Martin Uher, a former Czechoslovak national soccer player, was a partner in a textile shop in Bratislava during the war. He was well known in Czechoslovakia, both as a member of the Slovan Bratislava football club and national football team and as a member of high society. Among his many Jewish friends was Elizabet Fleischer (b. 1923), the daughter of Karol and Regina and the sister of Palo. During the period of the deportation of girls and young women in the spring of 1942, Uher went to the Fleischers’ home and offered Elizabet a refuge at his relatives’ house in the village of Vištuk, northeast of Bratislava. She hid until the danger had passed and she returned to her parents’ house. As a result of Uher’s help, the two families became good friends.
In 1943, Karol Fleischer’s work permit was not renewed and he was dismissed from his job. His family faced the danger of being sent to a work camp in Slovakia, so Uher smuggled them into Hungary. Following the German invasion of Hungary in March 1944, he returned to Hungary to rescue the Fleischers from the danger they faced there. He smuggled them – except for the son Palo who was in detention in Hungary at that time – back to Slovakia. After the outbreak of the Slovak National Uprising and the German invasion of Slovakia at the end of August 1944, the roundup of Jews was renewed. Uher hid the Fleischer couple in one of his shop’s storage rooms and he took Elizabet back to his relatives in Vištuk.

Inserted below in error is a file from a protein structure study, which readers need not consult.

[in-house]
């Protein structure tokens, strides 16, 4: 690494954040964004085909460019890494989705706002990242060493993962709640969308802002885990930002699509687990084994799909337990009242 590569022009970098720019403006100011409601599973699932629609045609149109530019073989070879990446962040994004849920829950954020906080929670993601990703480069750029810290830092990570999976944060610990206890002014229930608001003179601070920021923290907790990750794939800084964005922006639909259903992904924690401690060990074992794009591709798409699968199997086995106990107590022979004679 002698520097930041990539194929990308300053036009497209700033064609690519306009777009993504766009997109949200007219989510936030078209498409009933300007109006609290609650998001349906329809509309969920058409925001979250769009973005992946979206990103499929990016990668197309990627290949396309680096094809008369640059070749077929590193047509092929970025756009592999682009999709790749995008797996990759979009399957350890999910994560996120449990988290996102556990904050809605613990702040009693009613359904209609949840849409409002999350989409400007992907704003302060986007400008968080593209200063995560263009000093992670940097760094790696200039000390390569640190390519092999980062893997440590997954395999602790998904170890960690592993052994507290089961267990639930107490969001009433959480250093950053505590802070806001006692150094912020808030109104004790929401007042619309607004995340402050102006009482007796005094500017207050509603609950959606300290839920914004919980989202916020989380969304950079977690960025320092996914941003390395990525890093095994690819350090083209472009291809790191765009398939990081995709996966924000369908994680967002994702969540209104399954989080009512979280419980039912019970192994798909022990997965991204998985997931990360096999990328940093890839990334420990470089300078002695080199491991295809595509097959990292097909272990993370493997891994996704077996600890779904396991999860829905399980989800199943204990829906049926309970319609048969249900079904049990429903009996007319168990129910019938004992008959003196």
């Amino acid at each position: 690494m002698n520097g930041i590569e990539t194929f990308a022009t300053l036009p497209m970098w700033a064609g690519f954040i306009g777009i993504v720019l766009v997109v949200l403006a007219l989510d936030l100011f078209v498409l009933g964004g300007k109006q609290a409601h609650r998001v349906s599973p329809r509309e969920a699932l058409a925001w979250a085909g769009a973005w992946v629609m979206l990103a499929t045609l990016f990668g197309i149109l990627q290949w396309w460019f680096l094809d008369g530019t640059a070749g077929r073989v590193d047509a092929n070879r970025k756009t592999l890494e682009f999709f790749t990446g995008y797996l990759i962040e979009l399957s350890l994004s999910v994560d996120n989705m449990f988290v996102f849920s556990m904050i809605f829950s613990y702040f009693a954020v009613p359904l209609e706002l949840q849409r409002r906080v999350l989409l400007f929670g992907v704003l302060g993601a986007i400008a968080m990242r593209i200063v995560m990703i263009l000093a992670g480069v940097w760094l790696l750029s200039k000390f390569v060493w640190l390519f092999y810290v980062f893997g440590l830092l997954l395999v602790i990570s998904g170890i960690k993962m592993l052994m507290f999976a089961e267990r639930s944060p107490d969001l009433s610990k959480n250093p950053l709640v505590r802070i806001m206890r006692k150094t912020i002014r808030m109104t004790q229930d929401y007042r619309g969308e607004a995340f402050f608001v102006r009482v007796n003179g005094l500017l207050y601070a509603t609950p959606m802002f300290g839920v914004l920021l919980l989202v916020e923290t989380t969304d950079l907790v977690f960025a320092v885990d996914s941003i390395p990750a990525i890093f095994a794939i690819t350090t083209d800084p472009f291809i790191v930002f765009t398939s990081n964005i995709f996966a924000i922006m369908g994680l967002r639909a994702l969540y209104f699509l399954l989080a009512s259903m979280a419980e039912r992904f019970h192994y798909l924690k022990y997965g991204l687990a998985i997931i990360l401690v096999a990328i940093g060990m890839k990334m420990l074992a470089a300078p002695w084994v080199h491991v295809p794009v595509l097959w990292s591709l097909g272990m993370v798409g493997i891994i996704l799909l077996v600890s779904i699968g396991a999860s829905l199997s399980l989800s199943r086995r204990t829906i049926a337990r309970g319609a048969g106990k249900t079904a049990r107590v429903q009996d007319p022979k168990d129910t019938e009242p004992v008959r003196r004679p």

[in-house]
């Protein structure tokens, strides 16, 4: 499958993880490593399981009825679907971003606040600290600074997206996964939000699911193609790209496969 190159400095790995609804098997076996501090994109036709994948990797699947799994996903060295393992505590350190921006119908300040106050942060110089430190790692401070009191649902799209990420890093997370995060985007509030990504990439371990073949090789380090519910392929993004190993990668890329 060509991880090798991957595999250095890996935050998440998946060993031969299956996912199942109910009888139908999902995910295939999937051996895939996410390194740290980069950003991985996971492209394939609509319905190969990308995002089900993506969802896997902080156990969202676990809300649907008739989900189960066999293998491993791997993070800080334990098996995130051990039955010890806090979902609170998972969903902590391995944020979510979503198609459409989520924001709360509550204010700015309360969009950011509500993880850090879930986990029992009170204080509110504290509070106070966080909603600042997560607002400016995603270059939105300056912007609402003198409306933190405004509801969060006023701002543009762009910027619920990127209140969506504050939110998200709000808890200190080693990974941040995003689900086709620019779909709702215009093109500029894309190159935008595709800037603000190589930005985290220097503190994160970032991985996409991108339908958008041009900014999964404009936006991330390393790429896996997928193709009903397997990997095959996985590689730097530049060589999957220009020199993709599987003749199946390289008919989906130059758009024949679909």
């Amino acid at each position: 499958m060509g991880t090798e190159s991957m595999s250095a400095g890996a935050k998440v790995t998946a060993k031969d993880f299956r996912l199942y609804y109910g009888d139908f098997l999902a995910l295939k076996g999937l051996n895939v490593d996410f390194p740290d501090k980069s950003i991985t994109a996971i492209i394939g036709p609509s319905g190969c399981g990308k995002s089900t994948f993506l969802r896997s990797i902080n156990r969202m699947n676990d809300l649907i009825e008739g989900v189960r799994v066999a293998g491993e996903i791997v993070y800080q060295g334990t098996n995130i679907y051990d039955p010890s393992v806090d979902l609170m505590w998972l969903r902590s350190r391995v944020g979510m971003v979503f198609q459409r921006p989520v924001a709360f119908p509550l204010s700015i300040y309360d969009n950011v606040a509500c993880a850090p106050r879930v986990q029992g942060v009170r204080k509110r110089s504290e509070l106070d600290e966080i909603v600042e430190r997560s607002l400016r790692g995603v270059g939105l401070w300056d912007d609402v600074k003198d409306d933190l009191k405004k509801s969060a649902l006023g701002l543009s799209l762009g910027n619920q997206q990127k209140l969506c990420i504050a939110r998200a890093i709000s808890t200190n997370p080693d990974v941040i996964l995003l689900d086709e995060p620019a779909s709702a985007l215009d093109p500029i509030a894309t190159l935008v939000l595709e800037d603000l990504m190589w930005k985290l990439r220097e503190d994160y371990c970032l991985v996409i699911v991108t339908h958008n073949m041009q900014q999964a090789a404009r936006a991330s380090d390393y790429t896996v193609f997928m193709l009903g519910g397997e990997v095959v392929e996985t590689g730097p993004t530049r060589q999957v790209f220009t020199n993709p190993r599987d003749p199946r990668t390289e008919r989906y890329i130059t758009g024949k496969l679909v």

At this time, Uher also helped other Jews in distress. He placed them in hiding with the Fleischers. Among those to whom he offered temporary or permanent shelter were Magda Markstein from Nitra, Imrich Rosenberg (later Hajný), Moro Levin, and Gerda Szekely. Uher took care of the needs of all his wards. Imrich Rosenberg-Hajny’s testimony revealed a lot about Uher’s activities during the war.
In 1944, Hajný fled back to Slovakia from Hungary and Uher employed him in his shop in return for a salary and allowed him to sleep in his apartment without charge. This situation continued until the end of January 1945, when Gestapo agents captured Hajný walking in the city and deported him to Theresienstadt, where he survived the war.
Uher later was suspected of helping Jews and he and his wards were afraid of searches in his shop. He therefore found a new hiding place for the Jews in his care, but they were betrayed and captured by the Germans in early 1945. They were taken to Theresienstadt. The Fleischer parents survived and were reunited with Elizabet and Palo.
When the war was over, Martin Uher and Elizabet Fleischer married and they had a son. The marriage did not last though and, a few years later, they separated. They nevertheless remained friends.
Yad Vashem’s recognition touched Martin Uher very much. The year he heard about this honor, was also the year he celebrated his 85th birthday. In a letter of gratitude to Yad Vashem, he said that for him, the recognition was the best present he could ever get. He did not make it to the ceremony itself. Martin Uher died in 1991.
On June 20, 1990, Yad Vashem recognized Martin Uher as Righteous Among the Nations.
Yad Vashem would like to thank Mordechay Fleischer for providing additional materials and background for this story.